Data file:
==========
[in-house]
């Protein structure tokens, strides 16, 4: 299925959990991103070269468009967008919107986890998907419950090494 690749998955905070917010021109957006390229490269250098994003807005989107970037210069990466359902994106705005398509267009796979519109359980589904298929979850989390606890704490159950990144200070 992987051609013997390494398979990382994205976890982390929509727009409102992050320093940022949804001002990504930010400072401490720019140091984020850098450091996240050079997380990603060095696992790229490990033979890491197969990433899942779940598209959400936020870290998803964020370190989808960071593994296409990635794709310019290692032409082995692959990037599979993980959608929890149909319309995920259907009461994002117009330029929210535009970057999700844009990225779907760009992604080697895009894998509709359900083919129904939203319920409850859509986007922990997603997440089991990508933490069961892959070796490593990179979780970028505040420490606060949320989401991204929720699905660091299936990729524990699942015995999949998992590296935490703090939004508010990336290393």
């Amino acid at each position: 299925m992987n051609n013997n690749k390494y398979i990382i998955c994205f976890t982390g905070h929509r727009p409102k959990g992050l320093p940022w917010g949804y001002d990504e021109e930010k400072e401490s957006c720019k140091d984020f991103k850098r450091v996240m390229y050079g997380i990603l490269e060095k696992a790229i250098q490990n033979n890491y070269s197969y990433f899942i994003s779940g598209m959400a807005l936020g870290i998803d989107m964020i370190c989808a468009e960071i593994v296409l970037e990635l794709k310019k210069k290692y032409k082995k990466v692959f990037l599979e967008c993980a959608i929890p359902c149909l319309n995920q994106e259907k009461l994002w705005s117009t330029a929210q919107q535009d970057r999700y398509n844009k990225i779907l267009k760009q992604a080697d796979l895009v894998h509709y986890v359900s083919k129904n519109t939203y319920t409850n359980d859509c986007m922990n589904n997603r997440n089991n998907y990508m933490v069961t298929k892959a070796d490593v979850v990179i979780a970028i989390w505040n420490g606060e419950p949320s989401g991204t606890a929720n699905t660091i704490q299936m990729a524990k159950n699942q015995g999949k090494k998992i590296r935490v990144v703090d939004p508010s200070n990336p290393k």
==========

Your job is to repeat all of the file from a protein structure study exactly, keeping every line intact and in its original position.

[in-house]
């Protein structure tokens, strides 16, 4: 299925959990991103070269468009967008919107986890998907419950090494 690749998955905070917010021109957006390229490269250098994003807005989107970037210069990466359902994106705005398509267009796979519109359980589904298929979850989390606890704490159950990144200070 992987051609013997390494398979990382994205976890982390929509727009409102992050320093940022949804001002990504930010400072401490720019140091984020850098450091996240050079997380990603060095696992790229490990033979890491197969990433899942779940598209959400936020870290998803964020370190989808960071593994296409990635794709310019290692032409082995692959990037599979993980959608929890149909319309995920259907009461994002117009330029929210535009970057999700844009990225779907760009992604080697895009894998509709359900083919129904939203319920409850859509986007922990997603997440089991990508933490069961892959070796490593990179979780970028505040420490606060949320989401991204929720699905660091299936990729524990699942015995999949998992590296935490703090939004508010990336290393």
């Amino acid at each position: 299925m992987n051609n013997n690749k390494y398979i990382i998955c994205f976890t982390g905070h929509r727009p409102k959990g992050l320093p940022w917010g949804y001002d990504e021109e930010k400072e401490s957006c720019k140091d984020f991103k850098r450091v996240m390229y050079g997380i990603l490269e060095k696992a790229i250098q490990n033979n890491y070269s197969y990433f899942i994003s779940g598209m959400a807005l936020g870290i998803d989107m964020i370190c989808a468009e960071i593994v296409l970037e990635l794709k310019k210069k290692y032409k082995k990466v692959f990037l599979e967008c993980a959608i929890p359902c149909l319309n995920q994106e259907k009461l994002w705005s117009t330029a929210q919107q535009d970057r999700y398509n844009k990225i779907l267009k760009q992604a080697d796979l895009v894998h509709y986890v359900s083919k129904n519109t939203y319920t409850n359980d859509c986007m922990n589904n997603r997440n089991n998907y990508m933490v069961t298929k892959a070796d490593v979850v990179i979780a970028i989390w505040n420490g606060e419950p949320s989401g991204t606890a929720n699905t660091i704490q299936m990729a524990k159950n699942q015995g999949k090494k998992i590296r935490v990144v703090d939004p508010s200070n990336p290393k």